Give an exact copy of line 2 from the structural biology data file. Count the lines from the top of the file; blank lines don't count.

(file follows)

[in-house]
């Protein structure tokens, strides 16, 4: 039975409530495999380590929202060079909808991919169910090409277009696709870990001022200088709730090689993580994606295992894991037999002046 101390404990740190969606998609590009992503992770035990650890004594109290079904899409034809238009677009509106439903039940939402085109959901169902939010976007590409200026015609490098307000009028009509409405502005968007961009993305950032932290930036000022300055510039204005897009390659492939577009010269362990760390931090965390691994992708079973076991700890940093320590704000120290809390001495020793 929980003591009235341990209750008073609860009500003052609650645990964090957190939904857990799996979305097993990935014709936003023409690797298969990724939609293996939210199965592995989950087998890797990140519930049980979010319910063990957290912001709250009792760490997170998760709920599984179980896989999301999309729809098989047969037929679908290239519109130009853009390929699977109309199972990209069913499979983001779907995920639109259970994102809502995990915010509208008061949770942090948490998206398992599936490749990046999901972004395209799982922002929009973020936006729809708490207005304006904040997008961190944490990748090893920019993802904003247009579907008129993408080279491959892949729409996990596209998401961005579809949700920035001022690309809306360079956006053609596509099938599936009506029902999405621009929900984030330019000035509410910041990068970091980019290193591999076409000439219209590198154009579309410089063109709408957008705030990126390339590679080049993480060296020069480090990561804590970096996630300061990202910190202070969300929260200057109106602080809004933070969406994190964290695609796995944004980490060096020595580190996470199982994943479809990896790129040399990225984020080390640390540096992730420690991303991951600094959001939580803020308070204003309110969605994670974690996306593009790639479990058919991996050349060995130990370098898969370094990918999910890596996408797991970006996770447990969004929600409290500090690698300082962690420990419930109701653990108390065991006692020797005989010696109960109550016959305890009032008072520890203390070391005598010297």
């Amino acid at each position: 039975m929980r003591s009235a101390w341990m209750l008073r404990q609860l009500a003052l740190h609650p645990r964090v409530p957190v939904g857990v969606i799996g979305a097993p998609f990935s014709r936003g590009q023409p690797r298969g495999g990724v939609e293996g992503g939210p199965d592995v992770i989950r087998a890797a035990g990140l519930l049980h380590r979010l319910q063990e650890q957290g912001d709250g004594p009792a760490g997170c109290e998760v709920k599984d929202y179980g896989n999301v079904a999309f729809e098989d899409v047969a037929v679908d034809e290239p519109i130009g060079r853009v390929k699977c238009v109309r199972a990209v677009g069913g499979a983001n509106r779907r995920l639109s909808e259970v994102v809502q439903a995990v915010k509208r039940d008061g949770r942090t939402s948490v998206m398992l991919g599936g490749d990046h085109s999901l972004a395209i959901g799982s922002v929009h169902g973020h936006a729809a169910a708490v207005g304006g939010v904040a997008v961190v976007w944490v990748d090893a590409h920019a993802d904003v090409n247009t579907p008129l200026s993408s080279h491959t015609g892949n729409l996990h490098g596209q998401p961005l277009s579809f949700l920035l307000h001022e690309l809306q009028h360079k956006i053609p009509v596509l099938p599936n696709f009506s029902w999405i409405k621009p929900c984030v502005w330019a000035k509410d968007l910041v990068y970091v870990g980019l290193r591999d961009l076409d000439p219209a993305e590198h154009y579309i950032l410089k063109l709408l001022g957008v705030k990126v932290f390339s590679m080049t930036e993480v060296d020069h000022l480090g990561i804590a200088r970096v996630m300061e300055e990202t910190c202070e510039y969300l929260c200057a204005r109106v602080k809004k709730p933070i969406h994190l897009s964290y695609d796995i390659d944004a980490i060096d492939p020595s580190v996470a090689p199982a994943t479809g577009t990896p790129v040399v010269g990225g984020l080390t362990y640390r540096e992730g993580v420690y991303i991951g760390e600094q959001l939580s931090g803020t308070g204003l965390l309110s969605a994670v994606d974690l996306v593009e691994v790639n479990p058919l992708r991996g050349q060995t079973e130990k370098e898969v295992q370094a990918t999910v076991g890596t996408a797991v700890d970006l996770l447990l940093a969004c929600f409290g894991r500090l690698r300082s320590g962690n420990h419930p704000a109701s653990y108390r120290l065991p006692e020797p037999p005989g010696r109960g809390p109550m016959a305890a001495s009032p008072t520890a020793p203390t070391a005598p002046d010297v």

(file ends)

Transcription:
């Protein structure tokens, strides 16, 4: 039975409530495999380590929202060079909808991919169910090409277009696709870990001022200088709730090689993580994606295992894991037999002046 101390404990740190969606998609590009992503992770035990650890004594109290079904899409034809238009677009509106439903039940939402085109959901169902939010976007590409200026015609490098307000009028009509409405502005968007961009993305950032932290930036000022300055510039204005897009390659492939577009010269362990760390931090965390691994992708079973076991700890940093320590704000120290809390001495020793 929980003591009235341990209750008073609860009500003052609650645990964090957190939904857990799996979305097993990935014709936003023409690797298969990724939609293996939210199965592995989950087998890797990140519930049980979010319910063990957290912001709250009792760490997170998760709920599984179980896989999301999309729809098989047969037929679908290239519109130009853009390929699977109309199972990209069913499979983001779907995920639109259970994102809502995990915010509208008061949770942090948490998206398992599936490749990046999901972004395209799982922002929009973020936006729809708490207005304006904040997008961190944490990748090893920019993802904003247009579907008129993408080279491959892949729409996990596209998401961005579809949700920035001022690309809306360079956006053609596509099938599936009506029902999405621009929900984030330019000035509410910041990068970091980019290193591999076409000439219209590198154009579309410089063109709408957008705030990126390339590679080049993480060296020069480090990561804590970096996630300061990202910190202070969300929260200057109106602080809004933070969406994190964290695609796995944004980490060096020595580190996470199982994943479809990896790129040399990225984020080390640390540096992730420690991303991951600094959001939580803020308070204003309110969605994670974690996306593009790639479990058919991996050349060995130990370098898969370094990918999910890596996408797991970006996770447990969004929600409290500090690698300082962690420990419930109701653990108390065991006692020797005989010696109960109550016959305890009032008072520890203390070391005598010297």